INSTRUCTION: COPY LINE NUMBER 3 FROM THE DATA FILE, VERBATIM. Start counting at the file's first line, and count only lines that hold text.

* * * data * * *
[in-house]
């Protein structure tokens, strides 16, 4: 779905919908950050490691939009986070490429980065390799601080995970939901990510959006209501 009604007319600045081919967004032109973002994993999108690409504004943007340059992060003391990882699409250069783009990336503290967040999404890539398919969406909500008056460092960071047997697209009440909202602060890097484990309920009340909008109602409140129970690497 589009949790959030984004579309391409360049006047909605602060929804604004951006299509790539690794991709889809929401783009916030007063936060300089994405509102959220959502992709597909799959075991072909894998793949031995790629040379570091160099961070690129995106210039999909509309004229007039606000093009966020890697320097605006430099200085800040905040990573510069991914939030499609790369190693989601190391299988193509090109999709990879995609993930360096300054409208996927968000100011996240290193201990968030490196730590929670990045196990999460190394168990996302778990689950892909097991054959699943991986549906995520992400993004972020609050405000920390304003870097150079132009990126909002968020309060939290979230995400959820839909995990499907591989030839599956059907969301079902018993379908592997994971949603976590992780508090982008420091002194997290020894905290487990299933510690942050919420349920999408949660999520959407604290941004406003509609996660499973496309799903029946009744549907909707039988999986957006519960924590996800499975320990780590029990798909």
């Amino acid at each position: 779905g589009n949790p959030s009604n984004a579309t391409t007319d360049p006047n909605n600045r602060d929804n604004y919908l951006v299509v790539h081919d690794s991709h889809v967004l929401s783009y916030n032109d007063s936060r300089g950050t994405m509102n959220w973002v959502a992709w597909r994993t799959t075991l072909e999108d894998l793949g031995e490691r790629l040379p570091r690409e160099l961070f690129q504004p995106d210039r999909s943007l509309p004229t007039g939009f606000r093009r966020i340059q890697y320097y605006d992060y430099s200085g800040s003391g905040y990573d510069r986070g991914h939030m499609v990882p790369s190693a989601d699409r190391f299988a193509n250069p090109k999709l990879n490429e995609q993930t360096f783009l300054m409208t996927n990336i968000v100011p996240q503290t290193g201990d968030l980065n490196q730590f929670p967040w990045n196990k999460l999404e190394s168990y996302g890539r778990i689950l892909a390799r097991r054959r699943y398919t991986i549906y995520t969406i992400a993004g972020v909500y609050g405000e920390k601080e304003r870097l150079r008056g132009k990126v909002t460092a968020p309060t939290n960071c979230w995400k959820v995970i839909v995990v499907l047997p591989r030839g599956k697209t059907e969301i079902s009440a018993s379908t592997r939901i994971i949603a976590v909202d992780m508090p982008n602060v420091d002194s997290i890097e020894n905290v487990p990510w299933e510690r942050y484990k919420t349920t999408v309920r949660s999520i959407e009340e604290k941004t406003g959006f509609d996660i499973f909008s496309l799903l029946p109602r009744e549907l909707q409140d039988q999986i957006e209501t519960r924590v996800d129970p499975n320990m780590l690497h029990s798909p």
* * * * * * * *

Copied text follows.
């Amino acid at each position: 779905g589009n949790p959030s009604n984004a579309t391409t007319d360049p006047n909605n600045r602060d929804n604004y919908l951006v299509v790539h081919d690794s991709h889809v967004l929401s783009y916030n032109d007063s936060r300089g950050t994405m509102n959220w973002v959502a992709w597909r994993t799959t075991l072909e999108d894998l793949g031995e490691r790629l040379p570091r690409e160099l961070f690129q504004p995106d210039r999909s943007l509309p004229t007039g939009f606000r093009r966020i340059q890697y320097y605006d992060y430099s200085g800040s003391g905040y990573d510069r986070g991914h939030m499609v990882p790369s190693a989601d699409r190391f299988a193509n250069p090109k999709l990879n490429e995609q993930t360096f783009l300054m409208t996927n990336i968000v100011p996240q503290t290193g201990d968030l980065n490196q730590f929670p967040w990045n196990k999460l999404e190394s168990y996302g890539r778990i689950l892909a390799r097991r054959r699943y398919t991986i549906y995520t969406i992400a993004g972020v909500y609050g405000e920390k601080e304003r870097l150079r008056g132009k990126v909002t460092a968020p309060t939290n960071c979230w995400k959820v995970i839909v995990v499907l047997p591989r030839g599956k697209t059907e969301i079902s009440a018993s379908t592997r939901i994971i949603a976590v909202d992780m508090p982008n602060v420091d002194s997290i890097e020894n905290v487990p990510w299933e510690r942050y484990k919420t349920t999408v309920r949660s999520i959407e009340e604290k941004t406003g959006f509609d996660i499973f909008s496309l799903l029946p109602r009744e549907l909707q409140d039988q999986i957006e209501t519960r924590v996800d129970p499975n320990m780590l690497h029990s798909p």